Club name: Club Portugalete
Level: Tercera División
Stadium: Estadio La Florida
Maximum Capacity: 3,000
Ticket Prices: 15€ for an adult
How to arrive: Metro to Portugalete station then a 10 minute walk.
My travels through the lower reaches of Basque Country football continued on a surprisingly warm and sunny Wednesday morning as I went to the All Saints Day Tercera División fixture between Club Portugalete and Santutxu Fc. With Santutxu performing above expectations and Portugalete below them, this game had all the ingredients required to be a great clash and it did not disappoint at all.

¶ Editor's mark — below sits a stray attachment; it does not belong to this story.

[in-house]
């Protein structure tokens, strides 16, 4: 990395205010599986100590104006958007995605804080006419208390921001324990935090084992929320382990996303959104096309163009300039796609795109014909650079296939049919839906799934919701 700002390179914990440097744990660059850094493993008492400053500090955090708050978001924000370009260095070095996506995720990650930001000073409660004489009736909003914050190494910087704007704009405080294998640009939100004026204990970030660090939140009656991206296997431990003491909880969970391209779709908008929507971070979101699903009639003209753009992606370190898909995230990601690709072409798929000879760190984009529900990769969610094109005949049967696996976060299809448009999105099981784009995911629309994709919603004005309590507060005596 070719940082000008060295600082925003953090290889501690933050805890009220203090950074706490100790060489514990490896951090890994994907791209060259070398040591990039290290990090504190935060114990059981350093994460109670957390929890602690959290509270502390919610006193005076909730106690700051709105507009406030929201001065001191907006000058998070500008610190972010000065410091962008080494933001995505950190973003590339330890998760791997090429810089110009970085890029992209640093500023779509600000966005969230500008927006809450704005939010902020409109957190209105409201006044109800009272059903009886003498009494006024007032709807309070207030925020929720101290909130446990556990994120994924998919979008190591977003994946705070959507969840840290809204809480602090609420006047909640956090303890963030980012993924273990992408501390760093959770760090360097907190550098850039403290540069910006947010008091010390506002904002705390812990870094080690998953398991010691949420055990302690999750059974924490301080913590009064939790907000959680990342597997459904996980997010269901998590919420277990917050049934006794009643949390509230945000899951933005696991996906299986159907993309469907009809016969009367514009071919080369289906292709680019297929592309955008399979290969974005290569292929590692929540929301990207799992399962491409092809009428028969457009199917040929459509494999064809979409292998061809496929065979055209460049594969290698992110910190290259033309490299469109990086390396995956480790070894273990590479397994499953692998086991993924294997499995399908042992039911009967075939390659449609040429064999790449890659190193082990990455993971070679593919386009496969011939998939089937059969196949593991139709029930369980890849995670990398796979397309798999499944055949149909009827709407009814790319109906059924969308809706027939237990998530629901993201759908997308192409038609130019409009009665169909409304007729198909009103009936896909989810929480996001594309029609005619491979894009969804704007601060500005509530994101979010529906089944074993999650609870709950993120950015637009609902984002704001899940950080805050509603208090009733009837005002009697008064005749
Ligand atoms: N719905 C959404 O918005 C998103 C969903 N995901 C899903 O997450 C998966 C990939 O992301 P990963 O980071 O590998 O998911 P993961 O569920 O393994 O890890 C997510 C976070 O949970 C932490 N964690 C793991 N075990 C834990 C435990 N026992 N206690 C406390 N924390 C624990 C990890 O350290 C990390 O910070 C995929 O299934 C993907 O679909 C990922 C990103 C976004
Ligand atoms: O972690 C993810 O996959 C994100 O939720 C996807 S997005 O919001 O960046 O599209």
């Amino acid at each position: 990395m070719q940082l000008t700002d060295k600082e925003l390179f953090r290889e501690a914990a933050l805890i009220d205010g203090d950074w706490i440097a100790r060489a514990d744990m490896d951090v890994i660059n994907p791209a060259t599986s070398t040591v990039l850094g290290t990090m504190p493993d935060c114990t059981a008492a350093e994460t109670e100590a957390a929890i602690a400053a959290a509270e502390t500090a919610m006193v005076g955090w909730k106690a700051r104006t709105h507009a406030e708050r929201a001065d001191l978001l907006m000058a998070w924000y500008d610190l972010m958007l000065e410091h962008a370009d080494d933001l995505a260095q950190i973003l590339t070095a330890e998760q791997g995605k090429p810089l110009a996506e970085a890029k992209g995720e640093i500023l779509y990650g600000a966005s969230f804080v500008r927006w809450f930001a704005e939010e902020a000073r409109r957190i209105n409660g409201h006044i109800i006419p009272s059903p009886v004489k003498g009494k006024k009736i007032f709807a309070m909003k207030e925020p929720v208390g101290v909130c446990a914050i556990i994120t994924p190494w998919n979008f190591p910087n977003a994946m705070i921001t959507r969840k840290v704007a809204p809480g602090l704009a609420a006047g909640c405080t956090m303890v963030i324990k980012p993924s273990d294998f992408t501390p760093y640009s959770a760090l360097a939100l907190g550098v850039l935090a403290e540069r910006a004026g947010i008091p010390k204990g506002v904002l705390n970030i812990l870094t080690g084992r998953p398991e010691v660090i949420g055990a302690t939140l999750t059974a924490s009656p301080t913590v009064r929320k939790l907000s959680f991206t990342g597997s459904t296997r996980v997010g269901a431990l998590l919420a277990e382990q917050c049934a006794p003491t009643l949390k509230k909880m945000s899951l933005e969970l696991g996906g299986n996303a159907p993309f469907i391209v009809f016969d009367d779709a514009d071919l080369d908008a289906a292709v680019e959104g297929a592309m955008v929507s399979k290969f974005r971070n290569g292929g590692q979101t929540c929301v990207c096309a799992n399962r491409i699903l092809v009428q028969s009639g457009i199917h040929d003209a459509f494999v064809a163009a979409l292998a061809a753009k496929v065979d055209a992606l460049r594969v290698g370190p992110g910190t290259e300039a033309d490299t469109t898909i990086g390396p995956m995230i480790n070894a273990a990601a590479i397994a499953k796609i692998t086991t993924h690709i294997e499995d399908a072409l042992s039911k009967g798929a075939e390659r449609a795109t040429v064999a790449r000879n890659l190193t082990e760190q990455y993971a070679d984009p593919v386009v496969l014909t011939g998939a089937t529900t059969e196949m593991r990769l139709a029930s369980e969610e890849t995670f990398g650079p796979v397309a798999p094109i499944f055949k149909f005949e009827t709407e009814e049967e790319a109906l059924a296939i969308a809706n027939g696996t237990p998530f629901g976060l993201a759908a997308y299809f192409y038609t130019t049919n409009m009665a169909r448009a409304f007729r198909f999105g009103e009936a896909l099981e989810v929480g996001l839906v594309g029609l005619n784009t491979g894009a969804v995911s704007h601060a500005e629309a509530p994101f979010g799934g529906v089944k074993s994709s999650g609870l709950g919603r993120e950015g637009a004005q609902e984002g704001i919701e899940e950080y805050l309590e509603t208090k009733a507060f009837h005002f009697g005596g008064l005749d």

Portugalete is part of a chain of industrial towns and neigbourhoods that lie on the River Nervion’s western bank. For hundreds of year the focal point of the city has been it’s busy port and shipbuilding industry, in fact hundreds of years ago the port was the most important in the province of Bizkaia, if not Spain, before its commercial rights were taken away and gifted to the rapidly growing city of Bilbao. Nowadays, Portugalete is most famous for being one of the most densely populated districts in Spain: the town has a total area of 3.21km with roughly 47,756 residents meaning there is approximately 15,000 people per square kilometre. In addition to this, Portugalete contains the Puente Bizkaia, a transporter bridge which carries traffic and pedestrians over the River Nervion, from Portugalete to Getxo, in a carriage that is suspended and transported over the water by wires that are attached to the bridge’s frame. Puente Bizkaia is the oldest of only a few types of this bridge like this in the world and was designated a Unesco world heritage site in 2006.